Charges against VW ex­ecs put blame in right place

Hawaii Tribune Herald - - COMMENTARY - — Los Angeles Times

Volk­swa­gen’s in­de­fen­si­ble med­dling with ve­hi­cle emis­sions to cir­cum­vent U.S. en­vi­ron­men­tal stan­dards cost the in­ter­na­tional car maker bil­lions of dol­lars in set­tle­ments, fines and lost sales. Now, the Jus­tice Depart­ment has taken a new, wel­come step and in­dicted six high-level VW em­ploy­ees on con­spir­acy and fraud charges. Some are ac­cused of over­see­ing the de­vel­op­ment of diesel en­gines equipped with “de­feat de­vices” — soft­ware that could tell the car to in­crease emis­sions con­trols when it de­tected the car was be­ing tested. Oth­ers al­legedly cov­ered up the scheme by de­stroy­ing emails and tak­ing other steps to de­ter reg­u­la­tors from un­cov­er­ing the truth.

We hope this isn’t just a one-off pros­e­cu­tion. For too long the Jus­tice Depart­ment has fo­cused on fin­ing cor­po­ra­tions caught in il­le­gal acts, of­ten agree­ing to set­tle­ments in which the cor­po­ra­tion ad­mits no guilt. As a re­sult, the con­se­quences for the com­pany are lim­ited to fines ul­ti­mately paid by in­sur­ers, ab­sorbed by share­hold­ers or passed along to cus­tomers. Sure, ex­ec­u­tives and lower-level em­ploy­ees deemed re­spon­si­ble of­ten lose their jobs, but rarely is an in­di­vid­ual held crim­i­nally li­able for the crim­i­nal acts.

Whether the VW em­ploy­ees are guilty will be for a jury to de­cide — if they ever get be­fore one. Five of the six are in Ger­many, which has a his­tory of not ex­tra­dit­ing its cit­i­zens. The sixth, Oliver Sch­midt, had the mis­for­tune of pop­ping up in the U.S. on travel and was ar­rested Sun­day at the Mi­ami air­port.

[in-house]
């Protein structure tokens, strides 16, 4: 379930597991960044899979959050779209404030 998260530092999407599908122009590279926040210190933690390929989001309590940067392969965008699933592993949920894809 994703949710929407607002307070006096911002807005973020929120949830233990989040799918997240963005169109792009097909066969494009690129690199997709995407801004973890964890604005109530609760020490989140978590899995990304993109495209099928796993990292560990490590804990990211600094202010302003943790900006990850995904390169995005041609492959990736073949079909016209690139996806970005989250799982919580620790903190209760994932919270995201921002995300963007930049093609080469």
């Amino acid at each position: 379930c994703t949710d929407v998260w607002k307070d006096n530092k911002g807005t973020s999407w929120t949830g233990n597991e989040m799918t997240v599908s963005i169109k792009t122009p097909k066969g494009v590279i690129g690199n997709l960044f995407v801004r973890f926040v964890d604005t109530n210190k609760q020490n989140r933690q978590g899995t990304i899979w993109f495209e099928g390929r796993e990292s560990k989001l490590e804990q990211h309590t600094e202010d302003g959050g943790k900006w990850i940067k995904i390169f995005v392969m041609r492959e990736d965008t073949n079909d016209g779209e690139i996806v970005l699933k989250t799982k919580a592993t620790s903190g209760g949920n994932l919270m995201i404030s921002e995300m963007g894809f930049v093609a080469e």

Mean­while, the En­vi­ron­men­tal Pro­tec­tion Agency and Cal­i­for­nia’s Air Re­sources Board — the same reg­u­la­tors that ran down the VW vi­o­la­tions — ac­cused Fiat Chrysler on Thurs­day of in­stalling se­cret soft­ware in more than 100,000 ve­hi­cles to mask emis­sions of ni­trous ox­ide, a green­house gas. Fiat Chrysler de­nied it did any­thing wrong. The EPA said it is look­ing at other au­tomak­ers as well. And Takata, whose ex­plod­ing air bags were linked to 11 deaths, pleaded guilty to crim­i­nal wrong­do­ing, the U.S. At­tor­ney’s Of­fice in Detroit an­nounced Fri­day, and will pay fines of about $1 bil­lion.

In all of these cases, the Jus­tice Depart­ment must con­tinue to fer­ret out the in­di­vid­u­als re­spon­si­ble and not let cor­po­ra­tions essentially buy their way out of jus­tice.

It’s un­clear whether the Trump ad­min­is­tra­tion will take a sim­i­lar view, given Pres­i­dent-elect Don­ald Trump’s sup­port for reg­u­la­tory roll­backs. But he won the White House by tap­ping into pub­lic dis­sat­is­fac­tion with busi­ness as usual. He should put the in­ter­ests of the de­frauded ahead of those re­spon­si­ble for it.

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